Along with the new Hellraiser, Huluween offers two more Hulu originals: Grimcutty and Matriarch, and they couldn’t be more different from each other. Grimcutty is a modern tale about how quickly hysteria can spread in a small community through the instant connections of the internet, while Matriarch is about a troubled woman who returns to the small town of her youth to find something evil and ancient lurking.
Grimcutty and Matriarch: the first is a modern fable about the dangers of buying into the latest internet hoax
Grimcutty begins with a mother who is in her room anxiously fretting over a story about a new internet meme called “Grimcutty.” This meme/challenge is clearly based on the “Momo” challenge, a hoax that took the internet by storm where a user named Momo enticed adolescents to perform a series of dangerous tasks including self harm, violent attacks, and suicide. The meme was a hoax an resulted in zero calls to emergency services – but you heard of it didn’t you?
Grimcutty isn’t a hoax in this case, but a creature manifested from the hysteria of parents who don’t know how to connect with their children, don’t trust them, and assume they’re easily influenced by anything on social media. The creature looks like a cross between Momo and the Babadook and only the affected children can see him. The parental hysteria sweeps quickly through the parents’ own social media in their small community causing the the Grimcutty to hurt their children with increasing severity. It is only when Asha (Sara Wolfkind) and her mother Leah (Shannyn Sossamon) join forces to get to the root of the evil that the town has a chance to save its children.
While this movie is heavy handed in its messages about the dangers of social media for parents AS WELL as children, that parents need to communicate and trust their children, and that children can and SHOULD be believed when they say something is wrong – I found it to be entertaining. It didn’t really take time to delve into the origins of the Grimcutty – there’s no curse or ancient evil, it just IS. I did care about the characters, and since I was invested in their survival, there were scenes of real suspense. Grimcutty won’t scare you, but it will entertain you and is a worthwhile waste of your time.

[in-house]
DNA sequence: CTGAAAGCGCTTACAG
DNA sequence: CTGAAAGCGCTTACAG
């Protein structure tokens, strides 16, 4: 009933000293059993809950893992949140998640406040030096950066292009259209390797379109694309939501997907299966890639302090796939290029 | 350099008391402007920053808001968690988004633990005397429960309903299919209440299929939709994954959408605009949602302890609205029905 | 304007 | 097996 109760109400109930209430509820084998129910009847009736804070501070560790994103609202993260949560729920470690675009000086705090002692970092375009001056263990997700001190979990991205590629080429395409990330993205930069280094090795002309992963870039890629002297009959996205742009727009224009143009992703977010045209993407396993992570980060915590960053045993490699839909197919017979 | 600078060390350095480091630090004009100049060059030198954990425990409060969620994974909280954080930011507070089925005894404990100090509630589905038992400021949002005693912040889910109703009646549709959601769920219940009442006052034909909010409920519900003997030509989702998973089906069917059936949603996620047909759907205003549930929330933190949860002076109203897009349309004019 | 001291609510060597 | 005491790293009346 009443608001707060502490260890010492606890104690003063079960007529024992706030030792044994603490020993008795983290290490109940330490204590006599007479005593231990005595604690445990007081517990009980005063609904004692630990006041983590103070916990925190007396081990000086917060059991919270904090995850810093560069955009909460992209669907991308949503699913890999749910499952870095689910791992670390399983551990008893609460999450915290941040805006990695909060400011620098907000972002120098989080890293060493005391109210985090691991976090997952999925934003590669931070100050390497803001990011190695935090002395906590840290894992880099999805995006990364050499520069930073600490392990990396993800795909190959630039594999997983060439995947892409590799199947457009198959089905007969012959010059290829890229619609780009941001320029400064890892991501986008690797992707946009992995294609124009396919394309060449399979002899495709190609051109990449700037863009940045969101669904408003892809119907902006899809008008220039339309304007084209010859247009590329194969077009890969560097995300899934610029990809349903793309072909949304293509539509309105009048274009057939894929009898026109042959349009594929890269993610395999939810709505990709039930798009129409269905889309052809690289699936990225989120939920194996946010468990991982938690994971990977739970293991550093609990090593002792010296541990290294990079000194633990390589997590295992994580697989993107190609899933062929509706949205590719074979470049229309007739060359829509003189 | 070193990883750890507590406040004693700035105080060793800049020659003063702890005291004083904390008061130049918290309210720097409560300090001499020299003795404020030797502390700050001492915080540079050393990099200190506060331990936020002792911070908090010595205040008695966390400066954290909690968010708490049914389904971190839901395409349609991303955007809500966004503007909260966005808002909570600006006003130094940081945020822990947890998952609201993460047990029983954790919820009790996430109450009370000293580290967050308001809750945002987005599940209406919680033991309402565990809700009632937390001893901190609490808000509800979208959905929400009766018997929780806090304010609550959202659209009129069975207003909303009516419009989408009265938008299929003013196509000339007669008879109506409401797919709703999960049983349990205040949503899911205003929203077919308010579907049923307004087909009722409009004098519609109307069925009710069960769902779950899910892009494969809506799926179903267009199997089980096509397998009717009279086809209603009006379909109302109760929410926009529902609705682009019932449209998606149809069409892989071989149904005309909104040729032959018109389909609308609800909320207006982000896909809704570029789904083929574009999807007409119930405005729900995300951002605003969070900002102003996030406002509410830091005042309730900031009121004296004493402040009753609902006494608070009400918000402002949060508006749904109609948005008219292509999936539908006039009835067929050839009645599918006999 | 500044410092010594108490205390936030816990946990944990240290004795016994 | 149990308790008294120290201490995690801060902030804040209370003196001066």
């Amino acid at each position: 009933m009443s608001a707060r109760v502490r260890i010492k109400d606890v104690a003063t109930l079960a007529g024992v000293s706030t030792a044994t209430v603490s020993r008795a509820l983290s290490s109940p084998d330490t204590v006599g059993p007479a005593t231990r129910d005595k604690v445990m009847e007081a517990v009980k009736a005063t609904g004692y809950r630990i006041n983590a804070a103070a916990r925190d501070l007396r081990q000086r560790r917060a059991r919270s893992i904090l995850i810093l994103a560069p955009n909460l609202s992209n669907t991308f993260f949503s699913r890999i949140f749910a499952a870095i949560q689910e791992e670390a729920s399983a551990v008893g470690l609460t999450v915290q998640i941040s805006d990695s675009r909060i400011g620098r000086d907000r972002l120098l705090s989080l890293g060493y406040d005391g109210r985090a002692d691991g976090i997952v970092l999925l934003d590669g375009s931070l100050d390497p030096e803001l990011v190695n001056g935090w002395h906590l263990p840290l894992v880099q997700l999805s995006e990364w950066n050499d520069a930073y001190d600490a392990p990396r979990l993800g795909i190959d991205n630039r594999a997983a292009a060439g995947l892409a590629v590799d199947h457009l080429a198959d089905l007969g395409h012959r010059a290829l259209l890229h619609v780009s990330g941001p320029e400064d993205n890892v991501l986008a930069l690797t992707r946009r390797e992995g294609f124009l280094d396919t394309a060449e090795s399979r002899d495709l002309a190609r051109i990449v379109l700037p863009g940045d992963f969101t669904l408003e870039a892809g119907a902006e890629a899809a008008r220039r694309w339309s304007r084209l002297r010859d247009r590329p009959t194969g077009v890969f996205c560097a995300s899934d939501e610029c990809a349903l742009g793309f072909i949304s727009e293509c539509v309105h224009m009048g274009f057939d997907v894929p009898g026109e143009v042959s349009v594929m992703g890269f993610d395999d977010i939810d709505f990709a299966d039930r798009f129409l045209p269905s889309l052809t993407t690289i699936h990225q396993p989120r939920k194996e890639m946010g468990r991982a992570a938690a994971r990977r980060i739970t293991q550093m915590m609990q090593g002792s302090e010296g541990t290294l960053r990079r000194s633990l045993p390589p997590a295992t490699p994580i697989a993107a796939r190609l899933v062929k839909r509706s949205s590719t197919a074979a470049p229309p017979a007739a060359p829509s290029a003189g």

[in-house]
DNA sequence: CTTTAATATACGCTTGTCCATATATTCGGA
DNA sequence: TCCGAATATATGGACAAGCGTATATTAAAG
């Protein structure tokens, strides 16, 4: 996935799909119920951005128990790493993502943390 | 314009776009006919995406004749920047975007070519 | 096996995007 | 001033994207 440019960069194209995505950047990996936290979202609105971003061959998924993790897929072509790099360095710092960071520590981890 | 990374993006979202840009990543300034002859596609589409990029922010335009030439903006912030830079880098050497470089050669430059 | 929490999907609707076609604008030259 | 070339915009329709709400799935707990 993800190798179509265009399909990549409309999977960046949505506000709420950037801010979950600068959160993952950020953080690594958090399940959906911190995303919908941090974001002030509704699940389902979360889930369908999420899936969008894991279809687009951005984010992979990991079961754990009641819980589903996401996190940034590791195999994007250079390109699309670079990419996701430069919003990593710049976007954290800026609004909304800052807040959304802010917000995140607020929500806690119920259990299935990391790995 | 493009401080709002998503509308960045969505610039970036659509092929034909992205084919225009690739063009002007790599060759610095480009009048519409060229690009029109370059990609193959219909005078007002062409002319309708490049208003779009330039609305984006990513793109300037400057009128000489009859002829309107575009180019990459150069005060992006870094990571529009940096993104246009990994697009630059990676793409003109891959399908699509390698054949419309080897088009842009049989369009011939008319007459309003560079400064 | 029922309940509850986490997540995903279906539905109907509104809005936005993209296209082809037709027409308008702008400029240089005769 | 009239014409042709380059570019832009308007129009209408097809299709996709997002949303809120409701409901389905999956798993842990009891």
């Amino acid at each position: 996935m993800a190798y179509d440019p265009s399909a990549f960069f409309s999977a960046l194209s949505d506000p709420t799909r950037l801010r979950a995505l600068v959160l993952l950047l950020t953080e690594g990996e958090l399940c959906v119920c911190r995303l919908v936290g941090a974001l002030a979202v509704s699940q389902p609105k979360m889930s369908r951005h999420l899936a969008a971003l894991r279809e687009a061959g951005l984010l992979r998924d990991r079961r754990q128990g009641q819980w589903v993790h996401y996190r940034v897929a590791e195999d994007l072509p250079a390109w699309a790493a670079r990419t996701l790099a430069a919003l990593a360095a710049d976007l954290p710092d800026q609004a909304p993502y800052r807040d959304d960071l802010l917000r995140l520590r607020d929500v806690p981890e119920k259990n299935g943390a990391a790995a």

Grimcutty and Matriarch: the second is rural British body horror about a small town with a sinister secret
A conceptual follow-up to writer/director Ben Steiner’s 2008 short Urn, Matriarch is a bleak story about a woman ruining her life with addiction as she tries to escape a traumatic childhood. After Laura (Jemima Rooper) survives an overdose, she develops strange physical symptoms – namely a strange black substance oozing from her bodily orifices. With a phone call from her estranged mother imploring her to come home despite all efforts to shield her location, Laura relents and makes the trek to the home she fled as a teenager.
Immediately it is clear that something is weird; nothing has changed and no one has aged. Laura’s mother should be about 80 but looks closer to 50 – and she’s not the only one. The way Celia (Kate Dickie, Game of Thrones) dotes on Laura is suspicious, but Laura is too busy dealing with the black ooze coming out of her and her long-held fury toward the mother that tormented her as a child to notice. The plot sloooooowly advances as sublots of old flames and small town politics throw the story off course. As Celia also oozes black sludge and starts to literally fall apart, the mood in the town becomes increasingly desperate, and Laura finally discovers the disgusting truth about her mother, the town, and her deceased father.
While the third act of Matriarch is compelling, and gross, the end left me saying “that’s it”? Another movie that severely lacks for likeable characters, it is difficult to care about what happens to the protagonist when she’s as unlikeable as Laura. In such situations, the monster reveal is what makes the ends worth the means – and there just wasn’t ENOUGH. If you like folk horror and a slow burn, Matriarch will appeal to you, but it is tame and not scary – it’s even in the least scary category into which Hulu so graciously sorts its Huluween fare.
Both Grimcutty and Matriarch are Hulu originals and available on the streaming service.
Do you prefer ancient demons to modern monsters? Let me know in the comments!